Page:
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Jefferson police officer fired over policy violations
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Although an external inquiry cleared Jefferson police Officer Robert Fehr of any criminal wrong-doing, Chief Joseph Wirthman has found probable cause to fire the officer.

Prior to being fired, Fehr had been on administrative leave with pay while allegations were being investigated that he was in a relationship with a student at a school where he worked.

"Basically, the officer wasn’t fired for having an affair with a high school student since she was 17 at the time and the age of consent in Georgia is 16, and there is no proof that he had custodial supervision of the student when the relationship took place," Wirthman said. "However, he was terminated for violating seven different departmental policies."

Among other things, an internal investigation substantiated claims that Fehr violated departmental codes of conduct.

"The policy states that engaging in conduct on or off duty which adversely affects the efficiency of the department and has a tendency to destroy public respect for the employee and the department, or destroys confidence in the operation of city service is conduct unbecoming," Wirthman said in a letter to Fehr notifying him of his termination.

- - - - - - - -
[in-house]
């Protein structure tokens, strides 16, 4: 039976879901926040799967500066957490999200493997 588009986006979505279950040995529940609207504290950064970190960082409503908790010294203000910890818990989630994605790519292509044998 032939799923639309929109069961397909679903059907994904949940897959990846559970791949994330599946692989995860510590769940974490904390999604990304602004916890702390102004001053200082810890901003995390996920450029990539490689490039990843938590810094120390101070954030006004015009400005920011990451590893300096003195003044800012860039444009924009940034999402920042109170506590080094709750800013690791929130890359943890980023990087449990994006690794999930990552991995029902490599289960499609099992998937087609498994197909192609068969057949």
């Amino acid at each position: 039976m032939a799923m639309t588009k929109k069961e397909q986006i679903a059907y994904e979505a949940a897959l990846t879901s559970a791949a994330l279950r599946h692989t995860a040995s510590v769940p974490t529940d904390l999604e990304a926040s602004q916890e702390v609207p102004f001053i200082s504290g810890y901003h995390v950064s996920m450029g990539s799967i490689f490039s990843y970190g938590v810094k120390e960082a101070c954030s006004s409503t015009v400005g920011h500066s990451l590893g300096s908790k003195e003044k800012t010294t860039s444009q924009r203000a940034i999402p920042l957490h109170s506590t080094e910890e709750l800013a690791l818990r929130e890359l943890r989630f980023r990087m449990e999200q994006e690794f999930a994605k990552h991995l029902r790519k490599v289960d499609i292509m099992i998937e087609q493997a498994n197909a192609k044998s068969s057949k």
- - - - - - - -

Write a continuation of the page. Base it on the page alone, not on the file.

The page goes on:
"I believe your actions as stated have harmed the image of the Jefferson Police at this time."

In the letter to Fehr, which was obtained by The Times through an open records request, Wirthman goes on to list other violations that stemmed from Fehr’s relationship with a 17-year-old.

According to the police department’s internal investigation, in a two-month period from November though December 2008, Fehr spent more than 60 hours on the telephone with the teenager during working hours, which Wirthman says accounted for more than 15 percent of Fehr’s available work time.

"The (Jefferson) City Policy states that an employee can not perform acts which endanger you or another employee and be fully prepared to perform work assignments as required," Wirthman said in the written notice. "By being on the phone either on the way or during a call to service you put yourself, other officers and citizens in possible harm’s way by not being fully focused on the task at hand. Your personal calls were excessive to the extent that a reasonable person would say they went far beyond any reasonable expectation as to your work performance and work ethic."

Although Fehr has been fired, as of March 12, if he feels that his reputation has been unjustly damaged, he has the opportunity to request a public name-clearing hearing before the Jefferson City Council, Wirthman said.